Review Summary: A beautiful album primarily marred by predictability.
Whether you're a fan of new age or not, many of the artists involved should at least be given kudos for creating unique musical environments with their works. For many (myself included), music like this is best experienced outside as a background experience, sort of like a soundtrack to daily life depending on the person's mood. Even more impressive is how certain artists can create an atmosphere for certain seasons or even weather conditions. For instance, Devin Townsend's 2011 album Ghost (which happens to be his only album with a new age sound) could easily be used for a quiet night at the beach; or there's Yanni, whose music is more classical in nature and can depict a sense of sorrow or the return of autumn. However, Enya's captured a very certain vibe over the course of her career, one that I feel has never been replicated. Imagine a mix of new age, folk, and pop; the folk is on the Celtic side (reflecting her Irish origin), and there can be hundreds of vocal overdubs at a time. The overall result is something extremely vast-sounding, and sounds like the equivalent of a large rainy Irish field in the springtime. Having sold over 75 million copies of her records, she still remains the highest-selling new age musician of all time and many of her songs remain staples of the genre. While her 80s/90s work was very well received and fared well commercially, A Day Without Rain is still her most successful record despite numerous negative reviews by critics. What do I think? Well, it's not her best, but it's still quite good.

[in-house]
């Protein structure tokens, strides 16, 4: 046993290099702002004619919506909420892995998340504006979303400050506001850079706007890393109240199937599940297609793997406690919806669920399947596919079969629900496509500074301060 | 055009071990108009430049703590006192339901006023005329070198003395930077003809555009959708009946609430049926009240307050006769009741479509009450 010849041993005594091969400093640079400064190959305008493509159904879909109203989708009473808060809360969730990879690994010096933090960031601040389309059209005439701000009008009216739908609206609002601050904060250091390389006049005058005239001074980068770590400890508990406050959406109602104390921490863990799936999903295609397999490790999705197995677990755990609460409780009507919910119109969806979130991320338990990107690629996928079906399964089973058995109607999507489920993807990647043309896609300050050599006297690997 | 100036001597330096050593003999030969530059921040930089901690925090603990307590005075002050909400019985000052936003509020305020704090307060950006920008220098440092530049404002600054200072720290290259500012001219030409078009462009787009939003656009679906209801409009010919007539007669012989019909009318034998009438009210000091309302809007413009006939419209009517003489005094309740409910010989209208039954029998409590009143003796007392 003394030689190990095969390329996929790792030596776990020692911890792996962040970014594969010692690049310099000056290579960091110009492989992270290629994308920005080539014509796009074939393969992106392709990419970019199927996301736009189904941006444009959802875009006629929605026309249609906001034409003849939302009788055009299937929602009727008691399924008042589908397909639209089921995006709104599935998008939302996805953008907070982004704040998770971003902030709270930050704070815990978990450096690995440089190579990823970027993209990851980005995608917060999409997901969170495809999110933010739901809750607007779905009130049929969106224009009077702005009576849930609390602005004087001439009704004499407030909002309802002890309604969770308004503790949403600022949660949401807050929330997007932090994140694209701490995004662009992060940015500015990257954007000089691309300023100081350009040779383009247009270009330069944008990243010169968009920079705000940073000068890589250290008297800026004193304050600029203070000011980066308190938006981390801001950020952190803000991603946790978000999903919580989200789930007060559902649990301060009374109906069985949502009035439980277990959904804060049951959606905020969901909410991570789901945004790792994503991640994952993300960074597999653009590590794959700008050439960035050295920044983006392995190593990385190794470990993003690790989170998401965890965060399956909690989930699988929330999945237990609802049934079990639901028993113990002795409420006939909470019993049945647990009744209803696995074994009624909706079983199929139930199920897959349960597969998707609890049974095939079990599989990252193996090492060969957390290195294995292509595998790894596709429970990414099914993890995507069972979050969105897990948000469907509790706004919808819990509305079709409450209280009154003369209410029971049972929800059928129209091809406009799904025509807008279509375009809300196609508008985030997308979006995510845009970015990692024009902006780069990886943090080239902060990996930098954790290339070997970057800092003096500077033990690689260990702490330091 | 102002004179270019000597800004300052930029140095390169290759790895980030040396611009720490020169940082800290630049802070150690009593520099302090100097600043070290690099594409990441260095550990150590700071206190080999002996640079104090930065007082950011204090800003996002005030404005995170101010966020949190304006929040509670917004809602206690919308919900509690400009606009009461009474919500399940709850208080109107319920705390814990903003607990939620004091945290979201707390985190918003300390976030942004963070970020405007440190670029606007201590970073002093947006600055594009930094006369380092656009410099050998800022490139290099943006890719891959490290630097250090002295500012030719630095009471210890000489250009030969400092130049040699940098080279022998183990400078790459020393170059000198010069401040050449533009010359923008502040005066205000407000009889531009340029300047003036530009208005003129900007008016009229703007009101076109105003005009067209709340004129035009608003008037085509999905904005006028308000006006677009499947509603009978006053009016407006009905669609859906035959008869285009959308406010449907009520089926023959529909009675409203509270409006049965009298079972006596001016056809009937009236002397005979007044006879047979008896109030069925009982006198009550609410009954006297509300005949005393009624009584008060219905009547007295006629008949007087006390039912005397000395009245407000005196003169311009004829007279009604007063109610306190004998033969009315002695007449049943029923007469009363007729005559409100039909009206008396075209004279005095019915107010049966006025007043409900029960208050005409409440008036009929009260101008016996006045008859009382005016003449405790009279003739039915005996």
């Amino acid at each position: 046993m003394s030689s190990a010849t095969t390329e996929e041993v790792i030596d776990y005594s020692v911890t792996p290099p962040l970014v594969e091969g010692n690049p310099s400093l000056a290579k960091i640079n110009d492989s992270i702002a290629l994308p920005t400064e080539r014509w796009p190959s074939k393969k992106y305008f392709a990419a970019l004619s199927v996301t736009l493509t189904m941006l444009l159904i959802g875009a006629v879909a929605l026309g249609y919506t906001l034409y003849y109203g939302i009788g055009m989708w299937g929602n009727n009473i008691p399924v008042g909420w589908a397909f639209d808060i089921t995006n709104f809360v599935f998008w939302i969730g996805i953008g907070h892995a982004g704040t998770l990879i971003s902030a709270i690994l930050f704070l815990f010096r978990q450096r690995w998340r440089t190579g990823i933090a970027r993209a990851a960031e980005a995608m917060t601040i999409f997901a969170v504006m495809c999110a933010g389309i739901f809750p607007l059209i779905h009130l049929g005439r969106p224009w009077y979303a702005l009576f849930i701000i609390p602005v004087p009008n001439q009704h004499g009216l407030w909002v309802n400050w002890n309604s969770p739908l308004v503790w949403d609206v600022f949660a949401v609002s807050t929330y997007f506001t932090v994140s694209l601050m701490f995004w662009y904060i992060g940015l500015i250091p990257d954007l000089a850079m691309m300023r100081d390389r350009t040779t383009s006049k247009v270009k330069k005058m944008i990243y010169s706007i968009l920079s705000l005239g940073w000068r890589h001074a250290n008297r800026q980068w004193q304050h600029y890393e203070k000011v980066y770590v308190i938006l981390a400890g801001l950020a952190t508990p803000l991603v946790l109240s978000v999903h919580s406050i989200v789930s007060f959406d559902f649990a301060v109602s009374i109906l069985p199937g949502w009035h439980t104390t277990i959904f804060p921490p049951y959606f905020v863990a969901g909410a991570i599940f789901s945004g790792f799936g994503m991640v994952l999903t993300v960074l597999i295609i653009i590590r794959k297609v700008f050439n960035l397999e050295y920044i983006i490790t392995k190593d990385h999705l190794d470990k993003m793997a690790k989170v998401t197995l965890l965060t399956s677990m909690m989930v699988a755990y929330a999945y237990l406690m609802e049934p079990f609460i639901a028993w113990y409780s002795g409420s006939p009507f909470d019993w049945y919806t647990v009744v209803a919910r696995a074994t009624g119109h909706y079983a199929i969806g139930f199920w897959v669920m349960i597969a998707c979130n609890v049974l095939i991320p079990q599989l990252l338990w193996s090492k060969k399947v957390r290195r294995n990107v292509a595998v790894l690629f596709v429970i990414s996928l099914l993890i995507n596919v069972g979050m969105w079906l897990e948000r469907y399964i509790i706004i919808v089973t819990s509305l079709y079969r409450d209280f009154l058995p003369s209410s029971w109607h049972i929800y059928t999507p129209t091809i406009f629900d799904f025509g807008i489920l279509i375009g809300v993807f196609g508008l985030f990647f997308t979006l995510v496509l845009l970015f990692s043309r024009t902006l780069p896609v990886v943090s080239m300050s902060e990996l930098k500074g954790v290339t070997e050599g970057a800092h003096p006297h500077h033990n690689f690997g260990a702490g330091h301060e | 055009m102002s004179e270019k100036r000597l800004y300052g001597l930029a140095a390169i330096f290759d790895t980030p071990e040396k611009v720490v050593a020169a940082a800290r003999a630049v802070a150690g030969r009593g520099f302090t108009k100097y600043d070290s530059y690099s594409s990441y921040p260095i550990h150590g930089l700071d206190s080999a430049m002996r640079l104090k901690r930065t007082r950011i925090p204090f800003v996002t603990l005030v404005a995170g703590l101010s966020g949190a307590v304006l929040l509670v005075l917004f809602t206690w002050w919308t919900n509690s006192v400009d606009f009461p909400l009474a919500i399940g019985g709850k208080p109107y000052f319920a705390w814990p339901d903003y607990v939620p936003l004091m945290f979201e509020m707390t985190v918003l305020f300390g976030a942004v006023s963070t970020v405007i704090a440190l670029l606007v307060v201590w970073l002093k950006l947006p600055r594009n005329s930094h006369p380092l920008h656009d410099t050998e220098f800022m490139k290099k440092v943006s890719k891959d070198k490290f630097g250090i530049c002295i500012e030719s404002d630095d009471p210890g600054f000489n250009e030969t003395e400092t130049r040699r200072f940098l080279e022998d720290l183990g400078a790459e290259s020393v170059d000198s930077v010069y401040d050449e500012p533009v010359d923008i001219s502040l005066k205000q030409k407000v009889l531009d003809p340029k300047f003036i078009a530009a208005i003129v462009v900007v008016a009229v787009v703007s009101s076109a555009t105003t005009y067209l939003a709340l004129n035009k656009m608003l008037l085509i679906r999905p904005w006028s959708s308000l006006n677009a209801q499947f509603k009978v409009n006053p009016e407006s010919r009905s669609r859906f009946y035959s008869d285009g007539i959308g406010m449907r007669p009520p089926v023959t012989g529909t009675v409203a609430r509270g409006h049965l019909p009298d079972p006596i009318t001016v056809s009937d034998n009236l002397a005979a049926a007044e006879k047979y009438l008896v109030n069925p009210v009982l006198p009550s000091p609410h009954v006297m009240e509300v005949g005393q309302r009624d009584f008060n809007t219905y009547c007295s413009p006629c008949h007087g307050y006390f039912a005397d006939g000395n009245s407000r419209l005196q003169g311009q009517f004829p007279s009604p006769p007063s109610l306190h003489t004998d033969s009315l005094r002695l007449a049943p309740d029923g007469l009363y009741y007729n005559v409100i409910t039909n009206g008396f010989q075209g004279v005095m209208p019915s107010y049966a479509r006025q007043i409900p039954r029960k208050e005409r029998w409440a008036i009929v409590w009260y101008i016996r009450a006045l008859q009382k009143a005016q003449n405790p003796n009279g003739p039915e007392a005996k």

The biggest strength on offer here is its consistency; the songwriting is predictable, but always gives you the mood you expect from a typical Enya album. The production is crystal clear, allowing the listener to grasp every little nuance of the lush atmosphere conveyed. The chemistry between Enya's vocals and her instrumentation is very in-tune and offers plenty of intimate moments such as the opening title track, which adds vocal harmonies and backing synthesizers in a gorgeously subtle way while making the piano work the main focus. At the same time, however, there aren't as many piano-driven songs on here as there were on previous records. The synthesizers, usually symphonic-sounding, dominate a good chunk of this record to give it a more vast sound while still retaining its emotional resonance. As with other Enya records, there's a huge amount of multi-tracking to create layers upon layers of different musical "voices" when the time calls for that vibe; even in a more accessible record of hers like this one, you might still end up marveling at just how much is going on at once during the instrumental sections. The lyrics can get quite sappy from time to time and don't really draw you into the atmosphere any further than the singing or instrumental aspects, but they do fit the overall tone of the album. The real problem, as said before, is the predictability. After a while, the songs start to run together and become tougher to distinguish; it really would have been nice to have more interludes like the dark symphonic brooding of "Tempus Vernum" or another piano number like the reflective ballad "Fallen Embers." The constant symphonic synth backing starts to get old about halfway through the album and even Enya's vocals suffer from a lack of variety in notation. It's a shame, because previous works like "Shepherd Moons" and "Watermark" were able to retain similar stylistic qualities and still mix things up songwriting-wise now and again, creating a near-perfect balance. However, I still recommend picking A Day Without Rain up. It's predictable, but the moments that are good are REALLY good. I'd just recommend listening to the record a few steps at a time so it won't get too boring too quickly. You can usually find it at the bargain bin for about two dollars anyway, so if you're into new age, it's worth a shot.